This pathetic and futile gesture tips me over the edge, and a wave of the deepest sadness sweeps over me. I return to the living-room and slide onto the floor at his feet. I crouch between his knees and take both his hands in mine. I look up at him and try to speak but my voice cracks like bad plastering – something he’d know nothing at all about!
‘I just want to thank you for everything’ I croak, and a big, fat tear leaks out of my eye and plops down onto his combats.
‘Thank you for all the lovely dates.’ I sniff. ‘Thank you for my birthday and Valentine’s night and that breakfast you brought round. Thank you for making me believe that I could maybe, one day, love again. Thank you for always turning up when you said you would – more or less. Thank you for all the sexy texts – at the beginning anyway…’
And I trail off as my voice and heart are truly breaking now and I don’t want him to see the impact that he’s had on me. Nor do I want to make him feel guiltier than he already may. Or for him to see me how I suddenly feel… which is very, very old.
‘How do you feel?’ I ask trying to hold it together. '...now that you’ve told me?’
‘I…er… I feel sorry’ he answers openly. ‘But we always knew…also, I feel…er…a bit relieved really…’
That last was said way too chirpily but although I knew he’d feel this way because I’ve been there, it somehow upsets me more. I wonder how long he’s carried this burden around for, how long he’s wanted to tell me it’s over.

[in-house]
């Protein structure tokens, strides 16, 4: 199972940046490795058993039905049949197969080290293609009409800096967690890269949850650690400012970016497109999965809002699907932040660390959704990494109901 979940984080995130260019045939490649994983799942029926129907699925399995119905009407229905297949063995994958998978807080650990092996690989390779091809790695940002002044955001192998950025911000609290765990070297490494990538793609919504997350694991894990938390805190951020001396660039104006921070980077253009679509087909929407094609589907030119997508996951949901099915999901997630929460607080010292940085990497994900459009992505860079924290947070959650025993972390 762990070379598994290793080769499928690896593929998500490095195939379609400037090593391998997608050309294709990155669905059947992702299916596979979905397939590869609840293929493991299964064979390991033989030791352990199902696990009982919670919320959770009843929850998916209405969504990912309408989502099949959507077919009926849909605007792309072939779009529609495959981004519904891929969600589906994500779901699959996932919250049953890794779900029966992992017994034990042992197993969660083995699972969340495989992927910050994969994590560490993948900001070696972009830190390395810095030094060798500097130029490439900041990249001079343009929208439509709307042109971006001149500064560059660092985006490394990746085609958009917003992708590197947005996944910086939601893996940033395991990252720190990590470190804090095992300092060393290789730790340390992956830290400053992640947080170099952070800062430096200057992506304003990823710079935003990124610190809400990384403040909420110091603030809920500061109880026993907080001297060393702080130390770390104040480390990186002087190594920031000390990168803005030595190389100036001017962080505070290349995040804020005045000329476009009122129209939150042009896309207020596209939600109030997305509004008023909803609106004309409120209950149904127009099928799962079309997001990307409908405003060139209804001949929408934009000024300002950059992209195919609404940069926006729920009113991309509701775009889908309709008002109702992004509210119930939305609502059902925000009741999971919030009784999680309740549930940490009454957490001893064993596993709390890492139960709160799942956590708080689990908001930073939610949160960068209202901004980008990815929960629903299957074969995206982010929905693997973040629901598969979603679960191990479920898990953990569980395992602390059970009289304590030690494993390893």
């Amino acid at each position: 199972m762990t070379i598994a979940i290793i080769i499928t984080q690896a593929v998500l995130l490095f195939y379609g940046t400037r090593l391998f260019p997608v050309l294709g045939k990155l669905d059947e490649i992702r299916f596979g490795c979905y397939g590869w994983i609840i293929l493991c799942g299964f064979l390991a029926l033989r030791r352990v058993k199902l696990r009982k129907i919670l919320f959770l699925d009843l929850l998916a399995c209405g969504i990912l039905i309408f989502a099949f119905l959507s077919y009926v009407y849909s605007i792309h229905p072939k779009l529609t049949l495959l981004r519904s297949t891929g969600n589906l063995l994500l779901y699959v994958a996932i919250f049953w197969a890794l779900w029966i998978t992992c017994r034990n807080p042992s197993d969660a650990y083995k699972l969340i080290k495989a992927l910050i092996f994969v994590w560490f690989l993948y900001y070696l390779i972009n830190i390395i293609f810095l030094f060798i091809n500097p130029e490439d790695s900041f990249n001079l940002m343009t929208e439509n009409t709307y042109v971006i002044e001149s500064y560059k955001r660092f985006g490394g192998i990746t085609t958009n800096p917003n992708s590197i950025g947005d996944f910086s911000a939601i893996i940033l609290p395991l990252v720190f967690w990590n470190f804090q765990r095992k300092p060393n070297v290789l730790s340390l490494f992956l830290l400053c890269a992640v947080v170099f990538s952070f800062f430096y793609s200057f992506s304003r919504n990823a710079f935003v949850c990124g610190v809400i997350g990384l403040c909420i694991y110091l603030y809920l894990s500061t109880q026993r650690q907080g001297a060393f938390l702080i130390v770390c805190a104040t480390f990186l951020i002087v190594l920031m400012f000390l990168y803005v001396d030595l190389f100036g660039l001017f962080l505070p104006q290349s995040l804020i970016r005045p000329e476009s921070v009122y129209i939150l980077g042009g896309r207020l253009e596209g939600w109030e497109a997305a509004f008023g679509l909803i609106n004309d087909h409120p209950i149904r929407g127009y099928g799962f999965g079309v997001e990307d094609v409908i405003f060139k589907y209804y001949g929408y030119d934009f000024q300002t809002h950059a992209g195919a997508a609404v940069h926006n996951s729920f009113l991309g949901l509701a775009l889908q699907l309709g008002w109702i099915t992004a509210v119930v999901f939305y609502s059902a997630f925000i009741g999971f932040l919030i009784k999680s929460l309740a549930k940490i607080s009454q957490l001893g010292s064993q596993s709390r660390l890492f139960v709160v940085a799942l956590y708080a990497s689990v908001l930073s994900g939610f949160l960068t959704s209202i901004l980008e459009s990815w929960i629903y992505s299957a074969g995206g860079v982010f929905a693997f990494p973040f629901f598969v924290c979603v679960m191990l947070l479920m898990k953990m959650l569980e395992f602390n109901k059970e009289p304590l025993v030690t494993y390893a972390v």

’Does your mum know about me?’ I ask suddenly.
‘Of course.’ He answers.
‘And does she know what you were going to do tonight? Does she know about…S… Sarah?’
I manage to avoid spitting the word out. It was my grandmother’s name.
‘There’s nothing to know, is there?’ he answers and I wonder if my premonition was right when I’d imagined his mother telling him not to see me anymore.
Had she in fact said: ‘Leave that older woman and go out with someone your own age’? If he’d been my son, that’s what I would have advised.
He gets up and slides the DVD he’s brought into my player. As if this is going to make a difference to my life, he tells me brightly that it’s ‘a really good film’. We sit awkwardly on the couch, or at least I do. He seems quite comfortable now. And why shouldn’t he be? He’s been fed and watered, he’s offloaded me in a reasonably decent fashion, he has a new girlfriend to look forward to and now he’s going to watch a ‘really good film’! Life must seem pretty terrific.
I wriggle around and hug my legs to my chest seeking his attention but he is now totally focused on the movie. Men are so weird. If they’re doing one thing, that’s all they’re doing. I fidget some more and he eventually asks: ‘What’s up?’